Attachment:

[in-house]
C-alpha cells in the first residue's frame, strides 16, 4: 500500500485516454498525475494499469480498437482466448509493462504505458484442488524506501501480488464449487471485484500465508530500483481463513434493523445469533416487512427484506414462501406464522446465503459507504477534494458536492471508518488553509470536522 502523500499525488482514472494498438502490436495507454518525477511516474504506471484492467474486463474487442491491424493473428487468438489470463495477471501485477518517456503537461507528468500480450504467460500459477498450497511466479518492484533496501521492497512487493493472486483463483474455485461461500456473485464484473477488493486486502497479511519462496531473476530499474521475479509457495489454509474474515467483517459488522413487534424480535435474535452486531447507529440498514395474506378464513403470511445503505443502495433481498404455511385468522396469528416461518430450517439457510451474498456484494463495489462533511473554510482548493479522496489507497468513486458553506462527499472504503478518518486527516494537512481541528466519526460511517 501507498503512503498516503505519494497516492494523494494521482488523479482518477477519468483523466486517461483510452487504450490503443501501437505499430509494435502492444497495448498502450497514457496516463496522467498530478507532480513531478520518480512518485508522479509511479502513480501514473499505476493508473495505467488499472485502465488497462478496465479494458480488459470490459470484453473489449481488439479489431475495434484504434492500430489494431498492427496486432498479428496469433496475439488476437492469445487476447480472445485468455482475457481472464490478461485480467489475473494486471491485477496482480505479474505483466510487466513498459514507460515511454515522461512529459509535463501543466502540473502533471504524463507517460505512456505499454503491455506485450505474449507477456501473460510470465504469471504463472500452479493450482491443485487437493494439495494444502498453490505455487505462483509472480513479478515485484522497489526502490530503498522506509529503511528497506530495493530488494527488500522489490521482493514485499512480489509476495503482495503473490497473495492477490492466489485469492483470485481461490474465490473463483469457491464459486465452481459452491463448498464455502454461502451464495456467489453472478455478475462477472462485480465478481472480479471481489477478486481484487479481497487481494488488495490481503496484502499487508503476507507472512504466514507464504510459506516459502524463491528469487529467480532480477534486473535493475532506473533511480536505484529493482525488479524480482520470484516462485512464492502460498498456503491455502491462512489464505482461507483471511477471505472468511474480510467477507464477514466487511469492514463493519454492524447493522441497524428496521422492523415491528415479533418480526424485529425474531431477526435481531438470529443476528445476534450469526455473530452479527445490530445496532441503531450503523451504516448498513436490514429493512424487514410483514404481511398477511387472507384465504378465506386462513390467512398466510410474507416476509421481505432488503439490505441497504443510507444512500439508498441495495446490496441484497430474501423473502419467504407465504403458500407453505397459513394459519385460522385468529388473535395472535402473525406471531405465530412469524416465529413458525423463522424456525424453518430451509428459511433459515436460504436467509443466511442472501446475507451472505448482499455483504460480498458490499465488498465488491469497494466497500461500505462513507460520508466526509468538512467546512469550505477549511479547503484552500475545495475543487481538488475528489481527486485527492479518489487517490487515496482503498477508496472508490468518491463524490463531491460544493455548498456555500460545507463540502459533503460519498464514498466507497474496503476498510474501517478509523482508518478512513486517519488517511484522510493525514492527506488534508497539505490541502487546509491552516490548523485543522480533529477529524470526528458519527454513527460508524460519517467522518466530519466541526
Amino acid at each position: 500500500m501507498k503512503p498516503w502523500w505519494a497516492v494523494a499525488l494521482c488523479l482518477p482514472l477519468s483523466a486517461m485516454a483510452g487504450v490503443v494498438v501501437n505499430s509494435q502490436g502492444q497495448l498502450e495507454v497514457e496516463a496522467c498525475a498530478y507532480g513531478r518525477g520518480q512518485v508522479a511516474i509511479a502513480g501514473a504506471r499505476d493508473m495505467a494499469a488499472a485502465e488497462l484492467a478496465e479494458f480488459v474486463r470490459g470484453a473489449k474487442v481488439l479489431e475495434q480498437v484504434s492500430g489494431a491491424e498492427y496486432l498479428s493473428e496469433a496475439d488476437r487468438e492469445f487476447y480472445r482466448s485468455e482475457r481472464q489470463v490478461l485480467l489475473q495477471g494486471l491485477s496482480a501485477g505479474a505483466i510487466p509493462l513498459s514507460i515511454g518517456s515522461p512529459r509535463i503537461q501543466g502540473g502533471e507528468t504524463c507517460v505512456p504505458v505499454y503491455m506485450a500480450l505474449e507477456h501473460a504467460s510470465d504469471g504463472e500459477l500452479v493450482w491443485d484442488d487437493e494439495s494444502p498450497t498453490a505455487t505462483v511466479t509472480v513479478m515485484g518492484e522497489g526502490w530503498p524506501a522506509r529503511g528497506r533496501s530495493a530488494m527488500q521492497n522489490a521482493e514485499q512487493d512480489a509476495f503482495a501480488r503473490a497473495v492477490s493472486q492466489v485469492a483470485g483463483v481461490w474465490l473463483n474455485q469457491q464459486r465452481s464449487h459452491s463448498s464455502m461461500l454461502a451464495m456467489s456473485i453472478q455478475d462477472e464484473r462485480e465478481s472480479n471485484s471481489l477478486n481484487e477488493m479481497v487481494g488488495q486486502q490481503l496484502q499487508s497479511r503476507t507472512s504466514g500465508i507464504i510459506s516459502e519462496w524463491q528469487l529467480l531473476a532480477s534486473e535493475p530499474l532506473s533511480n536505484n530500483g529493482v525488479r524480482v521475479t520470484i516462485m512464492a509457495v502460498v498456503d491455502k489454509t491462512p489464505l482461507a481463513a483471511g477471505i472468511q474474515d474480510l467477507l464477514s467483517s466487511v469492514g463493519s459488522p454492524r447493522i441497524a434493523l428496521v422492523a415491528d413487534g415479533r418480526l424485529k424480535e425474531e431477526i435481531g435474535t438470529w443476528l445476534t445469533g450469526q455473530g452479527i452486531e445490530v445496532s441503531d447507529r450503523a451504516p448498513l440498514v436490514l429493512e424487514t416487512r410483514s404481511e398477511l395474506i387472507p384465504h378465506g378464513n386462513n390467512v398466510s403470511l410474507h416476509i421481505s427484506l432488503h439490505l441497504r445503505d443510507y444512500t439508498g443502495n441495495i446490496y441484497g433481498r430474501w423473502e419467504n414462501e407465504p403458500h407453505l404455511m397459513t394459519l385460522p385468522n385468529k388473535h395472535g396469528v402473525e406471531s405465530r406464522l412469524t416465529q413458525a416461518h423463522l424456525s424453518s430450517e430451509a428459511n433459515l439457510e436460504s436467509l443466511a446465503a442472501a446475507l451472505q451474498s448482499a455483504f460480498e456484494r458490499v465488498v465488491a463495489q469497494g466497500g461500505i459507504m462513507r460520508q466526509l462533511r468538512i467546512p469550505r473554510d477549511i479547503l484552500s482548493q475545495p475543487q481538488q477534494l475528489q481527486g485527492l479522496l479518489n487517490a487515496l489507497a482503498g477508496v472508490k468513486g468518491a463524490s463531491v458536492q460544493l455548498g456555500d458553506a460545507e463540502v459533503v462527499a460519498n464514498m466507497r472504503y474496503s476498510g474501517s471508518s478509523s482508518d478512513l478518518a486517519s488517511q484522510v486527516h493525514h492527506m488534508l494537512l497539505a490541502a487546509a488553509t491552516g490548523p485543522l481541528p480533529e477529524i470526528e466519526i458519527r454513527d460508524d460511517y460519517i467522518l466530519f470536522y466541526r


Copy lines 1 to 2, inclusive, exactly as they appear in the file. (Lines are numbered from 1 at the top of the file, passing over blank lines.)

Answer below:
[in-house]
C-alpha cells in the first residue's frame, strides 16, 4: 500500500485516454498525475494499469480498437482466448509493462504505458484442488524506501501480488464449487471485484500465508530500483481463513434493523445469533416487512427484506414462501406464522446465503459507504477534494458536492471508518488553509470536522 502523500499525488482514472494498438502490436495507454518525477511516474504506471484492467474486463474487442491491424493473428487468438489470463495477471501485477518517456503537461507528468500480450504467460500459477498450497511466479518492484533496501521492497512487493493472486483463483474455485461461500456473485464484473477488493486486502497479511519462496531473476530499474521475479509457495489454509474474515467483517459488522413487534424480535435474535452486531447507529440498514395474506378464513403470511445503505443502495433481498404455511385468522396469528416461518430450517439457510451474498456484494463495489462533511473554510482548493479522496489507497468513486458553506462527499472504503478518518486527516494537512481541528466519526460511517 501507498503512503498516503505519494497516492494523494494521482488523479482518477477519468483523466486517461483510452487504450490503443501501437505499430509494435502492444497495448498502450497514457496516463496522467498530478507532480513531478520518480512518485508522479509511479502513480501514473499505476493508473495505467488499472485502465488497462478496465479494458480488459470490459470484453473489449481488439479489431475495434484504434492500430489494431498492427496486432498479428496469433496475439488476437492469445487476447480472445485468455482475457481472464490478461485480467489475473494486471491485477496482480505479474505483466510487466513498459514507460515511454515522461512529459509535463501543466502540473502533471504524463507517460505512456505499454503491455506485450505474449507477456501473460510470465504469471504463472500452479493450482491443485487437493494439495494444502498453490505455487505462483509472480513479478515485484522497489526502490530503498522506509529503511528497506530495493530488494527488500522489490521482493514485499512480489509476495503482495503473490497473495492477490492466489485469492483470485481461490474465490473463483469457491464459486465452481459452491463448498464455502454461502451464495456467489453472478455478475462477472462485480465478481472480479471481489477478486481484487479481497487481494488488495490481503496484502499487508503476507507472512504466514507464504510459506516459502524463491528469487529467480532480477534486473535493475532506473533511480536505484529493482525488479524480482520470484516462485512464492502460498498456503491455502491462512489464505482461507483471511477471505472468511474480510467477507464477514466487511469492514463493519454492524447493522441497524428496521422492523415491528415479533418480526424485529425474531431477526435481531438470529443476528445476534450469526455473530452479527445490530445496532441503531450503523451504516448498513436490514429493512424487514410483514404481511398477511387472507384465504378465506386462513390467512398466510410474507416476509421481505432488503439490505441497504443510507444512500439508498441495495446490496441484497430474501423473502419467504407465504403458500407453505397459513394459519385460522385468529388473535395472535402473525406471531405465530412469524416465529413458525423463522424456525424453518430451509428459511433459515436460504436467509443466511442472501446475507451472505448482499455483504460480498458490499465488498465488491469497494466497500461500505462513507460520508466526509468538512467546512469550505477549511479547503484552500475545495475543487481538488475528489481527486485527492479518489487517490487515496482503498477508496472508490468518491463524490463531491460544493455548498456555500460545507463540502459533503460519498464514498466507497474496503476498510474501517478509523482508518478512513486517519488517511484522510493525514492527506488534508497539505490541502487546509491552516490548523485543522480533529477529524470526528458519527454513527460508524460519517467522518466530519466541526